Shilpashastra (शिल्पशास्त्र, śilpaśāstra) represents the ancient Indian science (shastra) of creative arts (shilpa) such as sculpture, iconography and painting. Closely related to Vastushastra (architecture), they often share the same literature.
Theravada (major branch of Buddhism)Source: Pali Kanon: Pali Proper Names
Name given to the Asuras because they were descendants of Danu. E.g., Mil.153.
Theravāda is a major branch of Buddhism having the the Pali canon (tipitaka) as their canonical literature, which includes the vinaya-pitaka (monastic rules), the sutta-pitaka (Buddhist sermons) and the abhidhamma-pitaka (philosophy and psychology).
Languages of India and abroad
Pali-English dictionarySource: BuddhaSasana: Concise Pali-English Dictionary
dānava : (m.) a Titan.Source: Sutta: The Pali Text Society's Pali-English Dictionary
Dānava, (Sk. dānava) a kind of Asuras or Titans, the offspring of Danu J.III, 527; V, 89; Miln.153; Dpvs XVII.98. (Page 318)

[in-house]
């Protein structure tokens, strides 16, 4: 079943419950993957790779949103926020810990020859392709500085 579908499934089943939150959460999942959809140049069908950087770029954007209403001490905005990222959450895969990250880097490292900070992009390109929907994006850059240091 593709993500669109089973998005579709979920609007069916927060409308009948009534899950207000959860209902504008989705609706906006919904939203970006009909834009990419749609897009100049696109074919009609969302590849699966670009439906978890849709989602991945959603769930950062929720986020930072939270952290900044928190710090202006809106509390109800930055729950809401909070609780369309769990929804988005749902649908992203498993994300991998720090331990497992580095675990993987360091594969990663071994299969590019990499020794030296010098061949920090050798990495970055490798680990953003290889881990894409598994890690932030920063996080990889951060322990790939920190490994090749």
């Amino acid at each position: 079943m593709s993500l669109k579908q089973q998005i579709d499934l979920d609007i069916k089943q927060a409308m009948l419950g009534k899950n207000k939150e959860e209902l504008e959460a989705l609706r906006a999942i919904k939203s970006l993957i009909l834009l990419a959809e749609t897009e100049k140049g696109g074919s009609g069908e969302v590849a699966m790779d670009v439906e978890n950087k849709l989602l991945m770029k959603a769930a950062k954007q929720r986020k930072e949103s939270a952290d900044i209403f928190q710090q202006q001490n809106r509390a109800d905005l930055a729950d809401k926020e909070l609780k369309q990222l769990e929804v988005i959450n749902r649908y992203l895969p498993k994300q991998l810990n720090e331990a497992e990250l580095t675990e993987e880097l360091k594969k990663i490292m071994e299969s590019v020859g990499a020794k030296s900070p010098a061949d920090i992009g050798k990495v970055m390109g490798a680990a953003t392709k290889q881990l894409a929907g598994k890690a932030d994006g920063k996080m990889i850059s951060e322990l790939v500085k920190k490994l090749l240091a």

Pali is the language of the Tipiṭaka, which is the sacred canon of Theravāda Buddhism and contains much of the Buddha’s speech. Closeley related to Sanskrit, both languages are used interchangeably between religions.
Marathi-English dictionarySource: DDSA: The Molesworth Marathi and English Dictionary
dānava (दानव).—m (S) A demon, a titan or giant.
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dānavā (दानवा).—m dānavēṃ n sometimes dānavāra m A long slimy worm, the common earth-worm: otherwise called gāṇḍavaḷa, kāḍū, & davaṇā.Source: DDSA: The Aryabhusan school dictionary, Marathi-English
dānava (दानव).—m A demon.
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dānavā (दानवा).—m dānavēṃ n A long slimy worm, the common earth-worm.
Marathi is an Indo-European language having over 70 million native speakers people in (predominantly) Maharashtra India. Marathi, like many other Indo-Aryan languages, evolved from early forms of Prakrit, which itself is a subset of Sanskrit, one of the most ancient languages of the world.
Sanskrit dictionarySource: DDSA: The practical Sanskrit-English dictionary
Dānava (दानव).—[danorapatyaṃ aṇ] A demon, Rākṣasa; त्रिदिवमुद्धृतदानवकण्टकम् (tridivamuddhṛtadānavakaṇṭakam) Ś.7.3.
Derivable forms: dānavaḥ (दानवः).